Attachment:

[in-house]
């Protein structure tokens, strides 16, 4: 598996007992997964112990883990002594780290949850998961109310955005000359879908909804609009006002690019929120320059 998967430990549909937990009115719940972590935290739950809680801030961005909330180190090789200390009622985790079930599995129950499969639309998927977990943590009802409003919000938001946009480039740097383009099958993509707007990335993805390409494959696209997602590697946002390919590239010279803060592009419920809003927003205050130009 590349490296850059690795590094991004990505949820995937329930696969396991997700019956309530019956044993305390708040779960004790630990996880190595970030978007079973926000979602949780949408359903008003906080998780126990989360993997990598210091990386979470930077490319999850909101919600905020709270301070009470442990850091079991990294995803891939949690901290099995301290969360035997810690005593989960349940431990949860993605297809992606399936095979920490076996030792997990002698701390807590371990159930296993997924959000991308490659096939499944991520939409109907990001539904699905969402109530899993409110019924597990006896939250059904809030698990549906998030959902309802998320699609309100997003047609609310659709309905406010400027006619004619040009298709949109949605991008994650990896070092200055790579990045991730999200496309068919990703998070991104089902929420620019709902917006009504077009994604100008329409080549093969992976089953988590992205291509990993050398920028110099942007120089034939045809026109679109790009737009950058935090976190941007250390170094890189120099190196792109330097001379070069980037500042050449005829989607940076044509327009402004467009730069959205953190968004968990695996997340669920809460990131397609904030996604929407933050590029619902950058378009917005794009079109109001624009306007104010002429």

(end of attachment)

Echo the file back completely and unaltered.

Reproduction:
[in-house]
């Protein structure tokens, strides 16, 4: 598996007992997964112990883990002594780290949850998961109310955005000359879908909804609009006002690019929120320059 998967430990549909937990009115719940972590935290739950809680801030961005909330180190090789200390009622985790079930599995129950499969639309998927977990943590009802409003919000938001946009480039740097383009099958993509707007990335993805390409494959696209997602590697946002390919590239010279803060592009419920809003927003205050130009 590349490296850059690795590094991004990505949820995937329930696969396991997700019956309530019956044993305390708040779960004790630990996880190595970030978007079973926000979602949780949408359903008003906080998780126990989360993997990598210091990386979470930077490319999850909101919600905020709270301070009470442990850091079991990294995803891939949690901290099995301290969360035997810690005593989960349940431990949860993605297809992606399936095979920490076996030792997990002698701390807590371990159930296993997924959000991308490659096939499944991520939409109907990001539904699905969402109530899993409110019924597990006896939250059904809030698990549906998030959902309802998320699609309100997003047609609310659709309905406010400027006619004619040009298709949109949605991008994650990896070092200055790579990045991730999200496309068919990703998070991104089902929420620019709902917006009504077009994604100008329409080549093969992976089953988590992205291509990993050398920028110099942007120089034939045809026109679109790009737009950058935090976190941007250390170094890189120099190196792109330097001379070069980037500042050449005829989607940076044509327009402004467009730069959205953190968004968990695996997340669920809460990131397609904030996604929407933050590029619902950058378009917005794009079109109001624009306007104010002429």